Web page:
Carbonic Maceration = Beaujolais Nouveau

Today is the third Thursday of November, and you know what that means? The first release of the 2012 vintage is on the shelves. Every year, on the third Thursday of November, the French release the Beaujolais Nouveau, a wine that is fermented, bottled, shipped, and on the shelves in less than nine weeks. Due to French laws, the wine cannot be served or sold until this day.

I have written about Beaujolais Nouveau in the past, but every year is a new vintage. This year, the European wine growers have had a challenging year. Faced with severe frost in February, and hailstorms in April and August, the amount of available grapes was half the normal crop.

Beaujolais Nouveau is meant to be a celebratory wine, to welcome the latest harvest. If you haven't tried a Nouveau style wine, you might be in for a surprise. It has a different taste to it, due to the fermentation process that the grapes go through. Instead of the normal crushed grapes, sitting in open vats, with the active yeast and sugars working together, these Gamay grapes go through a process known as Carbonic Maceration.

Carbonic Maceration is a simple way of making fruit forward wines, with less tannin. The grapes are put into large, covered tanks, un-crushed. The weight of the grapes in the tank, does crush the lower grapes, and those begin to ferment as normal. Since the tank is covered, the carbon dioxide that is given off by the ferementing grapes, is captured in the tank, creating an anaerobic atmosphere. In the absence of oxygen, the uncrushed grape berries begin to go through an enzymatic, intracellular process. They basically begin to breakdown from the inside out. The sugars, and harsh malic acids also breakdown. The polyphenols (in the grape skins) are absorbed into the grape pulp, turning the pulp pink (remember that most grapes have clear juice and pulp). Once the alcohol level reaches about 2%, and before the grapes actually die, the must is pressed, and the juice continues to ferment in the normal way.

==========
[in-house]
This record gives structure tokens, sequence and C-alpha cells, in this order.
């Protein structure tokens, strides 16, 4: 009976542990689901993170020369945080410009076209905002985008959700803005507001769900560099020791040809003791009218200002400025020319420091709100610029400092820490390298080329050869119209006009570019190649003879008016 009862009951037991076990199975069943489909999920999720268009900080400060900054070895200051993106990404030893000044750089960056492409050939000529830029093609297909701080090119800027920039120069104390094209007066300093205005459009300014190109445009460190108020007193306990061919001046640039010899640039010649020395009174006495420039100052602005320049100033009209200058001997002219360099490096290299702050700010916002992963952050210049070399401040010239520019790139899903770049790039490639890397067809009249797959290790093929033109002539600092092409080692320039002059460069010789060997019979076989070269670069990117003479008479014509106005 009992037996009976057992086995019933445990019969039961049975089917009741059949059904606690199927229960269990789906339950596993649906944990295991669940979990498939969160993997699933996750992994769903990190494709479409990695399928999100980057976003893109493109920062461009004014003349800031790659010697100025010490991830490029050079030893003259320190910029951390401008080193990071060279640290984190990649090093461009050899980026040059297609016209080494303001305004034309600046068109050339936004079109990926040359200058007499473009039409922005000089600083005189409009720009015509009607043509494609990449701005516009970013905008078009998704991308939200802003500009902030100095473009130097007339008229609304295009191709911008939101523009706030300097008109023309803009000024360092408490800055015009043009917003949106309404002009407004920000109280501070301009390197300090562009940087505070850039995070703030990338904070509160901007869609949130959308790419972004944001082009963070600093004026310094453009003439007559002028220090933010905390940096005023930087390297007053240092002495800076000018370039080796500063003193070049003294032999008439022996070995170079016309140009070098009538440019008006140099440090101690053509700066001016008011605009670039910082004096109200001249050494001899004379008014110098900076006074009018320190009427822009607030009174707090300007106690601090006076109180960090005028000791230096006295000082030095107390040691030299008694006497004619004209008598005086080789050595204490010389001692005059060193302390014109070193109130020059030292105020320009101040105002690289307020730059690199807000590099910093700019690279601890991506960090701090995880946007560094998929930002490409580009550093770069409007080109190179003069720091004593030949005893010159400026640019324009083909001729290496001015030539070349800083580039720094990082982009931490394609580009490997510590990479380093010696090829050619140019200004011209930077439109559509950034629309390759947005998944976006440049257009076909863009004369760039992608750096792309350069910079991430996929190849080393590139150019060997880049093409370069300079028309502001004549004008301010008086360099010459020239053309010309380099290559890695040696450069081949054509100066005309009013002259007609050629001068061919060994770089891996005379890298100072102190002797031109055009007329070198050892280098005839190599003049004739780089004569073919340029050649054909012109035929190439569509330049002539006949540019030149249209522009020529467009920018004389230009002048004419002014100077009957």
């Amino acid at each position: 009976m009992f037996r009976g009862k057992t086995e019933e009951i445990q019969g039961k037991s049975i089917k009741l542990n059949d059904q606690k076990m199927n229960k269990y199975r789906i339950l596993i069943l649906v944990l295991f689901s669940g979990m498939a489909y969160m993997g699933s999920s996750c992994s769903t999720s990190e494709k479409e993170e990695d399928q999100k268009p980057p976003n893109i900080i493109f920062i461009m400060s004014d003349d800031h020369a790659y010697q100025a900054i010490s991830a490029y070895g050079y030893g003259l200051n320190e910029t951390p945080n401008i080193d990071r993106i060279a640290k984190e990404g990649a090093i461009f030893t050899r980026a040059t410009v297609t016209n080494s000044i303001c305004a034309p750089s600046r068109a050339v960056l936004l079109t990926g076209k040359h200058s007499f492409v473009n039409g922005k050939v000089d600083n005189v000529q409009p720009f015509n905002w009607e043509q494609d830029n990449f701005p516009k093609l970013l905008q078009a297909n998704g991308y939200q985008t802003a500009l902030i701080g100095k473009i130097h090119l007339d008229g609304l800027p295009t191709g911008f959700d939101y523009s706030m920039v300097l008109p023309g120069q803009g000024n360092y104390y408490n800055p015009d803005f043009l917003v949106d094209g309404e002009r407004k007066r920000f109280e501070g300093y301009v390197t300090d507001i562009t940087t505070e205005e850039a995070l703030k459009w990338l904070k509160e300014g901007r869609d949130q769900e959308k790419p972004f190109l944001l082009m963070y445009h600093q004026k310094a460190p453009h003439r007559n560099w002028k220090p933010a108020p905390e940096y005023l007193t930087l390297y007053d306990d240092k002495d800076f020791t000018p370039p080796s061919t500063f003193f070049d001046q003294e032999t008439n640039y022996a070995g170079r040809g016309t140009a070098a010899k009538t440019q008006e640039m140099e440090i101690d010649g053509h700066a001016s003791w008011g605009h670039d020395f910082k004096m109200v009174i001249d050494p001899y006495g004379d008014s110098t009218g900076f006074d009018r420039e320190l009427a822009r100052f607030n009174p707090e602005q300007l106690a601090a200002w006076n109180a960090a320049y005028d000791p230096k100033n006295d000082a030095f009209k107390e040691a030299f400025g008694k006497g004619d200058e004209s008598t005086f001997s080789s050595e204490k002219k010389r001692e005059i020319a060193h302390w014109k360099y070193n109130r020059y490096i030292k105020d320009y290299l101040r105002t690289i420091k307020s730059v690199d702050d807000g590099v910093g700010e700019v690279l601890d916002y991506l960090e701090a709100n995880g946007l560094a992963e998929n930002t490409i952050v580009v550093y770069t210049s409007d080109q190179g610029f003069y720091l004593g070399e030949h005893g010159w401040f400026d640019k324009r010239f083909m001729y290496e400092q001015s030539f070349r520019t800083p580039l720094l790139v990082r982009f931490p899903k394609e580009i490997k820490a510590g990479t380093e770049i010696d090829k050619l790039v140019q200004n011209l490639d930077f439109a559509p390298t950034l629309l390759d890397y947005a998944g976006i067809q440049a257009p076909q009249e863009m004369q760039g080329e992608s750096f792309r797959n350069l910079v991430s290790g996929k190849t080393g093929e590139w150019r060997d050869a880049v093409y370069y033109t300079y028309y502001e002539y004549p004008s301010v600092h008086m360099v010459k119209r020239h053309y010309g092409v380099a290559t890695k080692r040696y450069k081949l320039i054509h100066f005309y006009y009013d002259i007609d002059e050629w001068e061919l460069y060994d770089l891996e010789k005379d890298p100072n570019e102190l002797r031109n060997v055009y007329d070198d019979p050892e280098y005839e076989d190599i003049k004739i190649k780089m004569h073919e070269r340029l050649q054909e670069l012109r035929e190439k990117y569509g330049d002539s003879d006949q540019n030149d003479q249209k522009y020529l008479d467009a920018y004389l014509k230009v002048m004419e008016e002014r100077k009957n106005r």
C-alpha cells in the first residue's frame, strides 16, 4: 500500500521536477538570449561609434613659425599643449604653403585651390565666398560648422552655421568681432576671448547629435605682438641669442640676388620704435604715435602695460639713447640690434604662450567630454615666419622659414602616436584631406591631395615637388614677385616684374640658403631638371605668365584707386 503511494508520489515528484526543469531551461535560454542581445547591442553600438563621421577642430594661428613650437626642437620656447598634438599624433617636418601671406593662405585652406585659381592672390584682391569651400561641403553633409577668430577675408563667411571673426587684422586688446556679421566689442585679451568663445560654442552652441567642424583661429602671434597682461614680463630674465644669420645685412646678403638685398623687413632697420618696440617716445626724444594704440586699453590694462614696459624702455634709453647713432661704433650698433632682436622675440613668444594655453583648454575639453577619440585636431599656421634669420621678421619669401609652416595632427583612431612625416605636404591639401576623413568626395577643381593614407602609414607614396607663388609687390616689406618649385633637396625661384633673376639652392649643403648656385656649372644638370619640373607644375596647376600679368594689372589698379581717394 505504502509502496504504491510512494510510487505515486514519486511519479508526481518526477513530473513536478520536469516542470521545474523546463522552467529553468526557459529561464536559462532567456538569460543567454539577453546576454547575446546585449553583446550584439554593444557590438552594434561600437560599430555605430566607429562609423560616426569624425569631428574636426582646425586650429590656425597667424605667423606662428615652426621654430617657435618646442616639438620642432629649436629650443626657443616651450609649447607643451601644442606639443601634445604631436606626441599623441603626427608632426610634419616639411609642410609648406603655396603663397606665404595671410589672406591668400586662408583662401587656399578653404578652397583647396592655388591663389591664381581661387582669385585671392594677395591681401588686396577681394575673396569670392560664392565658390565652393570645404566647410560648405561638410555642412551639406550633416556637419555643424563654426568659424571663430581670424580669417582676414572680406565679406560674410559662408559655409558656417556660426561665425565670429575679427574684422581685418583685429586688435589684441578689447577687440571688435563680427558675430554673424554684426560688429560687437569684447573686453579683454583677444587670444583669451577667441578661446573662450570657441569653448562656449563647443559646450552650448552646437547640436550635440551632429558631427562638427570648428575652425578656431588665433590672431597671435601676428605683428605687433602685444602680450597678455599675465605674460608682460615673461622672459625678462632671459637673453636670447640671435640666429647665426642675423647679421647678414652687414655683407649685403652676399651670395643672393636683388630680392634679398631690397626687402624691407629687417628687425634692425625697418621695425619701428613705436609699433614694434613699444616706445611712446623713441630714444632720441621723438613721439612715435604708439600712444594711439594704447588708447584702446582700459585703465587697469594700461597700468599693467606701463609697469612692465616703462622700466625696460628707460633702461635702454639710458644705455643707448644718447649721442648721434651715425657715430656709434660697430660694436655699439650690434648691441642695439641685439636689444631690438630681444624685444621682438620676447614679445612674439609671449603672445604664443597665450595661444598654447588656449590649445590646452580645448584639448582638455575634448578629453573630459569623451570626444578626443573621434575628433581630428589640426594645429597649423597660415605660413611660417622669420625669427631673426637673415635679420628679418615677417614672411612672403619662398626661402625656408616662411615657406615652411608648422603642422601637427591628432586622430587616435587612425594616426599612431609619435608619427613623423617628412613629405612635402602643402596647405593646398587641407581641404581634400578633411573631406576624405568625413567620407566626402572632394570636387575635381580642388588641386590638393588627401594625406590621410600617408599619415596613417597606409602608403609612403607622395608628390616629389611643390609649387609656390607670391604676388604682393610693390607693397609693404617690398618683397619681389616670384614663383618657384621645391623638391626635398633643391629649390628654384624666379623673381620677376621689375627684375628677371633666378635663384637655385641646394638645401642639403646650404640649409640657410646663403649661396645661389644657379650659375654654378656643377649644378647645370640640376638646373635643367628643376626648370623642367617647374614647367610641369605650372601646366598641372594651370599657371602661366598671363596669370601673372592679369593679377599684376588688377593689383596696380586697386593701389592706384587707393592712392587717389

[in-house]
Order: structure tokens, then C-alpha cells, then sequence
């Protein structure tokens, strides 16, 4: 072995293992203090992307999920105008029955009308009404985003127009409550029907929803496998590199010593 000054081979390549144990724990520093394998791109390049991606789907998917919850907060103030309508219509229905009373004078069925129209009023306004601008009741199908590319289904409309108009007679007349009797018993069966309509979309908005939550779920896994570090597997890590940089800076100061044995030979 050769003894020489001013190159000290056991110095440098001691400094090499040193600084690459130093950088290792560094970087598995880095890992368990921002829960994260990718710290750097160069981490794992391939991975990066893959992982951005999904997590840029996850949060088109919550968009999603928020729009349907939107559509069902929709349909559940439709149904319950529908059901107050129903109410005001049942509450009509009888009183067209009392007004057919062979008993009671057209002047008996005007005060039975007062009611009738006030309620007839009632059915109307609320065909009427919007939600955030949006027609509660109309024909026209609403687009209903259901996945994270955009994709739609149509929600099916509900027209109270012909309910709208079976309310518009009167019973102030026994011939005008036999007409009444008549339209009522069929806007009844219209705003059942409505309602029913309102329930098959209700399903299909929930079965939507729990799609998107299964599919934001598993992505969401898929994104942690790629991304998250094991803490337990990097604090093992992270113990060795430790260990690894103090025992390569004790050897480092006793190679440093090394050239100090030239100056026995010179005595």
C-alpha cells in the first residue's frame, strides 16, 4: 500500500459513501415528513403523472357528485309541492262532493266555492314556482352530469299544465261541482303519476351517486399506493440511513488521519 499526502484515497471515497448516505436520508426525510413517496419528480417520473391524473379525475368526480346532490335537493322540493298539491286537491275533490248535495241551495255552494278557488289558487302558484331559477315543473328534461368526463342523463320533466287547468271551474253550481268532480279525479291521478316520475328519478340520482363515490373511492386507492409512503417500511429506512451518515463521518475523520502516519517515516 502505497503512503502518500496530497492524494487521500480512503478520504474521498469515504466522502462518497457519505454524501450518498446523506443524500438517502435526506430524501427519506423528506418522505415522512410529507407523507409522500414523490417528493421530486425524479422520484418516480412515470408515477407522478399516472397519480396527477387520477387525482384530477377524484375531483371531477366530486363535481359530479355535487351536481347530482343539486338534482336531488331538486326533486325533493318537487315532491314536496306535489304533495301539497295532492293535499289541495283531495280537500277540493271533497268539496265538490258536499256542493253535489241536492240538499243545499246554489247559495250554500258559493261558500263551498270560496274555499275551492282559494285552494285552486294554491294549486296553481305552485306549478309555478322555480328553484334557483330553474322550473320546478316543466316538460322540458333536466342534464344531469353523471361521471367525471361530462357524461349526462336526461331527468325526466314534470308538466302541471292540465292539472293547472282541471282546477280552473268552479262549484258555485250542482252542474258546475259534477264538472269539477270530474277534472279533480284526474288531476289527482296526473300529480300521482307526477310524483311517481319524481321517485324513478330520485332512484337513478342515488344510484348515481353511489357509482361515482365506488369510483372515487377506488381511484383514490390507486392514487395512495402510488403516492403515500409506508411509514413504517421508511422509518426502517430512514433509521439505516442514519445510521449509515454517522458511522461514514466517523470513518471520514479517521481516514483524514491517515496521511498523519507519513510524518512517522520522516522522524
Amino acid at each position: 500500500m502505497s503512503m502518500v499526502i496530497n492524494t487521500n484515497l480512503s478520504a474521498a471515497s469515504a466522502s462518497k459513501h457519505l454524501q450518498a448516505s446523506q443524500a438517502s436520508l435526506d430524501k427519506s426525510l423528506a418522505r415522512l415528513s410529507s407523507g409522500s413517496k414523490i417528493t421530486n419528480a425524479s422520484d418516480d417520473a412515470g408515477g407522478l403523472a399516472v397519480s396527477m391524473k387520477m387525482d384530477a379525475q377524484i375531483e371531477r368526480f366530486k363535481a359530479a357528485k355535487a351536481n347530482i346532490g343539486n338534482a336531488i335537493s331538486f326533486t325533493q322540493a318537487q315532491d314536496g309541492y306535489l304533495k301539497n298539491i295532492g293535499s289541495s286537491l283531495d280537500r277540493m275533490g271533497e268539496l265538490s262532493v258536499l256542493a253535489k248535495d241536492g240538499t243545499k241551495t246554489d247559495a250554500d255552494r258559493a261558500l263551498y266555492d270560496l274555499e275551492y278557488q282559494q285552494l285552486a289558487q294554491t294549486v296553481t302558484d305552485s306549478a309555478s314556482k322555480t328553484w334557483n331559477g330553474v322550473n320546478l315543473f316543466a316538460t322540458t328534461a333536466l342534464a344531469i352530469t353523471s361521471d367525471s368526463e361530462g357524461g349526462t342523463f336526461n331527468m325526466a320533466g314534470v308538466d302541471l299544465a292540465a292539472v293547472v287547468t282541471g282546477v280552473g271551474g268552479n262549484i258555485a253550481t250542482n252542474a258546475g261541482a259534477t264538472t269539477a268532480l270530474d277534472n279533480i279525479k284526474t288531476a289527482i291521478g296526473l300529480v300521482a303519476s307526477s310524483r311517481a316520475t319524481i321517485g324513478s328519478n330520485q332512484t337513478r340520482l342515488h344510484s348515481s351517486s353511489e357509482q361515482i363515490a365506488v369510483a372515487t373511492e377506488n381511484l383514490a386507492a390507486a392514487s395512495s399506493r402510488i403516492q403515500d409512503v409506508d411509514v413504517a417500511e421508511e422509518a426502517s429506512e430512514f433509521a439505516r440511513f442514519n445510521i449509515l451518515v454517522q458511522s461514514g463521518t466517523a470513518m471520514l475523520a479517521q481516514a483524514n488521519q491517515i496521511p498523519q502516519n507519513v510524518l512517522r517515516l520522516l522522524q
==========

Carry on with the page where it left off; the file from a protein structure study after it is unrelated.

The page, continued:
The resulting wine typically produces strawberry, cherry and raspberry notes, but leaning more towards the candied variety. Notes of banana are often present. This is a light, fruity wine, with no, or little tannins. When serving, remember to chill the wine, as it is meant to be around 55 degrees. Also, don't hold on to the wine. This is not a wine to store, and probably won't make it to New Years.

As I have mentioned in two previous blogs, this is the perfect wine for Thanksgiving, as it can pair with a number of different types of food. And, what is Thanksgiving?...a mix of all types of foods (and people with different wine preferences). Since it is so light, this red can work with both light and dark meats, as well as salads, pasta, and cheese. On top of that, your wine budget won't go through the roof, as Beaujolais Nouveau is pretty inexpensive.

The most visible producer is George Deboeuf, but most visible, doesn't always mean the best. I find that Joseph Drouhin, and Louis Jadot make a better wine, and a slightly higher price. Of course, that is my opinion, and encourage you to try them and make your own decisions.

Have fun! Beaujolais Nouveau is meant to be celebrated, and the first sip of the 2012 vintage.

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